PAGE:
The Canoscan 8400F is one of Canon's better specified home office scanners and thus we were expecting good things. After testing it we have to say we're a little disappointed. The 8400F claims to offer almost everything anyone could possibly want from a scanner, but ultimately fails to deliver.
- Useful shortcut buttons
- Could be a tad quicker, poor quality film negative scanning
Good at scanning photos and documents, fails miserably at scanning film
Price$ 349.00 (AUD)
Canon is aiming the 8400F at demanding home and small business users. The scanner contains all the features you would expect to find: four shortcut buttons on the front, USB 2.0 connectivity and a transparency adapter to enable film scanning. The lid is also loose-hinged to allow large items such as books to be scanned.
On the whole, Canon products are usually well made and the 8400F is no exception. Finished in an attractive silver/black combo the 8400F will sit nicely on any desk, although being a high quality unit, the Canoscan 8400F has a slightly bulky form and a large footprint. If you plan to set this up in a home office make sure you've got a fair amount of free space near your computer.
Using the 8400F is incredibly simple; installation is straightforward and once this is accomplished scanning documents is simply a matter of pressing the shortcut buttons. The four buttons are Copy, Scan, PDF and Email. All are initially setup to be automatic so you can throw whatever type of document you like at the 8400F - text, photos, 35mm negatives - and it will automatically detect them and change its settings correspondingly.
Pressing 'Copy' scans the document and prints it out (provided your printer is set up properly), Pressing 'Scan' simply saves the image on your computer, using the PDF button unsurprisingly converts the file to a PDF file and the Email function adds the image as an email attachment. The scanner is initially set up to scan at 300dpi which takes just over 15 seconds. Pretty quick, but not the fastest we have seen by a long shot.
Canon's default software is very easy to use but if you want to really take control of your images you'll need to use the bundled scanner driver, Scangear CS. Using this you'll be able to get the maximum flexibility out of the 8400F and increase the quality to whatever setting you like. The 8400F can scan images up to a maximum of 1600dpi, and film negatives up to a reasonable 3200dpi, though at this resolution an A4 image will come out at over 730MB, you'll need a hefty computer to process that one. Images and text are reproduced clearly and accurately, with well balanced colours and crisp borders . Canon has included ArcSoft Photostudio 5.5 and Adobe PhotoShop Elements 2.0 to edit images, the latter being especially useful. Using the bundled Optical Character Recognition software (OCR) you can easily scan and convert text from paper in to a Word document. We scanned a few documents and couldn't fault the software, the text was 100% faithful to the original.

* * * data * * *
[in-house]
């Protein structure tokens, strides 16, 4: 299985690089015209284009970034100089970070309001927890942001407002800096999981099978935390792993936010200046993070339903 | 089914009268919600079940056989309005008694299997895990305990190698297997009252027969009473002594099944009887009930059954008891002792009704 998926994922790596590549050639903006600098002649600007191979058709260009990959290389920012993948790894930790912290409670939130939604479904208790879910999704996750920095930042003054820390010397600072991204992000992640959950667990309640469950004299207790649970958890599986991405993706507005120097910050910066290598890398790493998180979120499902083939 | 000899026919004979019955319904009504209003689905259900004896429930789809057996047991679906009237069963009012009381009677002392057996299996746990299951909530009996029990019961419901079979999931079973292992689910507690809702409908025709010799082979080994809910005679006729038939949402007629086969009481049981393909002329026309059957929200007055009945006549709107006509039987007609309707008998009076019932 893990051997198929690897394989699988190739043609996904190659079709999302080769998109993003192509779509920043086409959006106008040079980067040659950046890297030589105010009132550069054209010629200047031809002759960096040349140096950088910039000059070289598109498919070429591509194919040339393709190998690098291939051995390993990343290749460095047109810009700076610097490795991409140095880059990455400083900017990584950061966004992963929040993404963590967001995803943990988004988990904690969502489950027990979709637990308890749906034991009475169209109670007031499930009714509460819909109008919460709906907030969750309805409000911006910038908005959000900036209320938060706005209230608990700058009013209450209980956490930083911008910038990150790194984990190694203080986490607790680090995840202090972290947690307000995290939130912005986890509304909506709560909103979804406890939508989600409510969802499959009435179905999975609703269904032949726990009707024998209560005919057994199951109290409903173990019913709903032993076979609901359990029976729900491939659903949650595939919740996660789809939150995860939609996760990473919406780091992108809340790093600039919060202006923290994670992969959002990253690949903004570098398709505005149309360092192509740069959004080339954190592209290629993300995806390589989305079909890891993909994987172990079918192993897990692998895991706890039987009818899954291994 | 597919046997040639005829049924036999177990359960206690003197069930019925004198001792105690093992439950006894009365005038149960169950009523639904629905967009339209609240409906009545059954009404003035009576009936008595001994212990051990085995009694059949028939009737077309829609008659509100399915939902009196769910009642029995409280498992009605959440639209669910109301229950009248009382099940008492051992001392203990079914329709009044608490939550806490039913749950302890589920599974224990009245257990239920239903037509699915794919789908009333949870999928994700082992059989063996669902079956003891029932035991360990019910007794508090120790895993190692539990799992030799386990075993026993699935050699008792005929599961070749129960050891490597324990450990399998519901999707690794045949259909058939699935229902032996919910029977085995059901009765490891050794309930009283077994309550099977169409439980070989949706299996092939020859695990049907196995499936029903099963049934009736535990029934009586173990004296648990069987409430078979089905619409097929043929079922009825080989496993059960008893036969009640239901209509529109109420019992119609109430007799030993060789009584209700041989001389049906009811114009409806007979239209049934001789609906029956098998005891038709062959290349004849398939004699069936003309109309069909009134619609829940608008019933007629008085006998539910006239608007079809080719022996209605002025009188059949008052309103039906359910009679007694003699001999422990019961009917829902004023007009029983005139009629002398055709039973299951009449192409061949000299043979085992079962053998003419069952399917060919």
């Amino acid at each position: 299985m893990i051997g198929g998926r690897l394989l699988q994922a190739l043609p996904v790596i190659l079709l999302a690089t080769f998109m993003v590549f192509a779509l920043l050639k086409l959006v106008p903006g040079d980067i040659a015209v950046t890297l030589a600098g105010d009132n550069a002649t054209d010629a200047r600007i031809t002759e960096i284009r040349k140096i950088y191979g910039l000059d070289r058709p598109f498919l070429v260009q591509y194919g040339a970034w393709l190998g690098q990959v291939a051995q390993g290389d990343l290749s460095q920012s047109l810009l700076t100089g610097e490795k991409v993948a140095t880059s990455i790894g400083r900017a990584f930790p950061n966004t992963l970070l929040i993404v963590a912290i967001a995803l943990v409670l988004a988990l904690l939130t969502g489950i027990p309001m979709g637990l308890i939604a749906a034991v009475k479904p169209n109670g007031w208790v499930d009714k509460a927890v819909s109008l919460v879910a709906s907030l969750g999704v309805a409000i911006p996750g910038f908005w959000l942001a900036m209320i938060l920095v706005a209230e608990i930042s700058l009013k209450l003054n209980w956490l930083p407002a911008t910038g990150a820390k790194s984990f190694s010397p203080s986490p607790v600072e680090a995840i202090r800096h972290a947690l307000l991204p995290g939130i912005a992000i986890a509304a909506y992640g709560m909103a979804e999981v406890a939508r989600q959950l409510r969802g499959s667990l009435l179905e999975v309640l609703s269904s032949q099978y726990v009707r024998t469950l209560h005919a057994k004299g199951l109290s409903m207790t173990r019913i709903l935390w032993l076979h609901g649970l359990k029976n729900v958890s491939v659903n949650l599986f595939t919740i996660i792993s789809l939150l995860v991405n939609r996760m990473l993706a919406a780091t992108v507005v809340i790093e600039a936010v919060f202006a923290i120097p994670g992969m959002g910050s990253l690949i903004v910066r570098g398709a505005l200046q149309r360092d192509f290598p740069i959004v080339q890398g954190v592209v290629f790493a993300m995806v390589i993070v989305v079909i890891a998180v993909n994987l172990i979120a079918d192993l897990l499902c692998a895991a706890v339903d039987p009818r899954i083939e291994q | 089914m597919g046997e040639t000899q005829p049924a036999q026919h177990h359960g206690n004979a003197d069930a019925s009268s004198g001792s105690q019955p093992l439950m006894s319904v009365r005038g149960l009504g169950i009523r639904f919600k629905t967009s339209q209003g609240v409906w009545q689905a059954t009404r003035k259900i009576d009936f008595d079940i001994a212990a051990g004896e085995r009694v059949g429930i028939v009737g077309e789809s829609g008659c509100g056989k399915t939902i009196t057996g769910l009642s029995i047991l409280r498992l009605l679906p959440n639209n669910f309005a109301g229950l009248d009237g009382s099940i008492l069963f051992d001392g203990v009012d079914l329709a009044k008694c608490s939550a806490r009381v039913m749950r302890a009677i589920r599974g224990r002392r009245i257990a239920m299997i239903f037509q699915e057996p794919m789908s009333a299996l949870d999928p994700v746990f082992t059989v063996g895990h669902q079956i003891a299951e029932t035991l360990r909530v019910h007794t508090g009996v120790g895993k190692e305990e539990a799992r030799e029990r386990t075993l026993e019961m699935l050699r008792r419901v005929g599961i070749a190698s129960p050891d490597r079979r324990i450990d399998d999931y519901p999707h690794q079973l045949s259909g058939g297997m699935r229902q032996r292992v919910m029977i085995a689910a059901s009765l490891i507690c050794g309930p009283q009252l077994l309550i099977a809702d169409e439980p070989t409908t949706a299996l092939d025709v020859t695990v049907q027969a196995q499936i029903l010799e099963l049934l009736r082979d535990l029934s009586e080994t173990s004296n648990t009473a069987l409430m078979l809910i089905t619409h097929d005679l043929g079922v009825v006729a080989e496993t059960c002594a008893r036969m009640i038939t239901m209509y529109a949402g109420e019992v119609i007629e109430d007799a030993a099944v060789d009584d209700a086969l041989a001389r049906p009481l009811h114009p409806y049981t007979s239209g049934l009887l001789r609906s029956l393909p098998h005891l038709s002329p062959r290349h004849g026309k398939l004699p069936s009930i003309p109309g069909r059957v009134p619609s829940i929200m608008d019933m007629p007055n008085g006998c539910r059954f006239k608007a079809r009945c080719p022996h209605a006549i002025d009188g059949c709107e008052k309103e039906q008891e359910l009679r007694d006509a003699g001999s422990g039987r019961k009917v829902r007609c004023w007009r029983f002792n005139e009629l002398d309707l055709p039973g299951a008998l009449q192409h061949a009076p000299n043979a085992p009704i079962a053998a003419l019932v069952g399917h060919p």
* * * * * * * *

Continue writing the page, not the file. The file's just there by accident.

Canon has raved about the 8400F's abilities to scan film negatives. While the popularity of film cameras is definitely on the wane most people will have dozens of old photos hanging around that they would like to create digital copies of. When scanning in old photos it is much better from a quality point of view to make scans from the negative than from a 6x4 print. Photographic paper will deteriorate much faster than negatives and if you've taken your prints to a cheap developing and processing joint then they probably don't look too hot anyway.
The 8400F allows 35mm film and slides as well as 120 format film to be scanned easily. There are two methods employed by scanners to read negatives. The first of these uses a light built in to the lid of the scanner. This shines through the negatives and allows the scanner to continue as normal. The second, more elaborate way of doing things is to have a second motorised arm in the lid, which moves along shining light through the images. This method is generally better as it allows more negatives to be scanned simultaneously and does not place a limit on the size of your film. With the 8400F Canon have opted for the first method; scanners employing the second method generally cost twice as much. Unfortunately, the 8400F fails dismally when scanning negatives. We tested both monochrome and colour film, using both positives and negatives. On all fronts the result was disappointing. Images came out so blurred and lacking detail that we though we must have switched on a drastic dust correction or grain removal feature. The truth was that the 8400F simply lacks the clarity necessary to truly reproduce negatives. We ran the Canon scanner alongside one of Epson's top scanners, the Perfection 4990 Photo. This scanner employs the more expensive technology and the Epson simply blew away the Canon. Comparing the result of the 8400F's scans to our professional prints also did not do the Canon any favours. Photographers hoping to get high quality scans will be bitterly disappointed.
With its abundance of features and simplicity of use the 8400F would perhaps be acceptable for the very casual user, but there are cheaper options that are just as good. It's not fast enough to be of use to the truly demanding professional, and its film scanning quality is certainly lacking.
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